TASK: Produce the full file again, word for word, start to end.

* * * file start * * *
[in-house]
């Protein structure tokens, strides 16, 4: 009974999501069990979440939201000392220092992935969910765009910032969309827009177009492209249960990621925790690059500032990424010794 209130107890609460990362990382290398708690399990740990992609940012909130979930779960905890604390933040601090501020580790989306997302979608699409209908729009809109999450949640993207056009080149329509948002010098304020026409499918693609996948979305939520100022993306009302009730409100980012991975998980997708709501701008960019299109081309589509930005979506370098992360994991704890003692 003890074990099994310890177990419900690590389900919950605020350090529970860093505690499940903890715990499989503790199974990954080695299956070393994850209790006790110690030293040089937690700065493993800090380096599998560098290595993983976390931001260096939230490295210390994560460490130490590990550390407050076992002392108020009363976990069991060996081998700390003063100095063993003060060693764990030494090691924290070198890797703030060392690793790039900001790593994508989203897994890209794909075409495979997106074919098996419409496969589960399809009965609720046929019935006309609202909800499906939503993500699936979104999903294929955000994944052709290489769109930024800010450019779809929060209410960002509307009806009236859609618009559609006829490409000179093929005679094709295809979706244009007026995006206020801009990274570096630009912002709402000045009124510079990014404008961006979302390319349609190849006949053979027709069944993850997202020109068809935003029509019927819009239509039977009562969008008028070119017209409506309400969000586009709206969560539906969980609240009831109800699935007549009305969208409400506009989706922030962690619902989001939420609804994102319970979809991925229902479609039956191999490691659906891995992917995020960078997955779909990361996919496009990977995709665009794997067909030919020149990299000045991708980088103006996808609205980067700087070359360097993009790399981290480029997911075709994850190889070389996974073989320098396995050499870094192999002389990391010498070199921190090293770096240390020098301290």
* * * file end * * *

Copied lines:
[in-house]
């Protein structure tokens, strides 16, 4: 009974999501069990979440939201000392220092992935969910765009910032969309827009177009492209249960990621925790690059500032990424010794 209130107890609460990362990382290398708690399990740990992609940012909130979930779960905890604390933040601090501020580790989306997302979608699409209908729009809109999450949640993207056009080149329509948002010098304020026409499918693609996948979305939520100022993306009302009730409100980012991975998980997708709501701008960019299109081309589509930005979506370098992360994991704890003692 003890074990099994310890177990419900690590389900919950605020350090529970860093505690499940903890715990499989503790199974990954080695299956070393994850209790006790110690030293040089937690700065493993800090380096599998560098290595993983976390931001260096939230490295210390994560460490130490590990550390407050076992002392108020009363976990069991060996081998700390003063100095063993003060060693764990030494090691924290070198890797703030060392690793790039900001790593994508989203897994890209794909075409495979997106074919098996419409496969589960399809009965609720046929019935006309609202909800499906939503993500699936979104999903294929955000994944052709290489769109930024800010450019779809929060209410960002509307009806009236859609618009559609006829490409000179093929005679094709295809979706244009007026995006206020801009990274570096630009912002709402000045009124510079990014404008961006979302390319349609190849006949053979027709069944993850997202020109068809935003029509019927819009239509039977009562969008008028070119017209409506309400969000586009709206969560539906969980609240009831109800699935007549009305969208409400506009989706922030962690619902989001939420609804994102319970979809991925229902479609039956191999490691659906891995992917995020960078997955779909990361996919496009990977995709665009794997067909030919020149990299000045991708980088103006996808609205980067700087070359360097993009790399981290480029997911075709994850190889070389996974073989320098396995050499870094192999002389990391010498070199921190090293770096240390020098301290």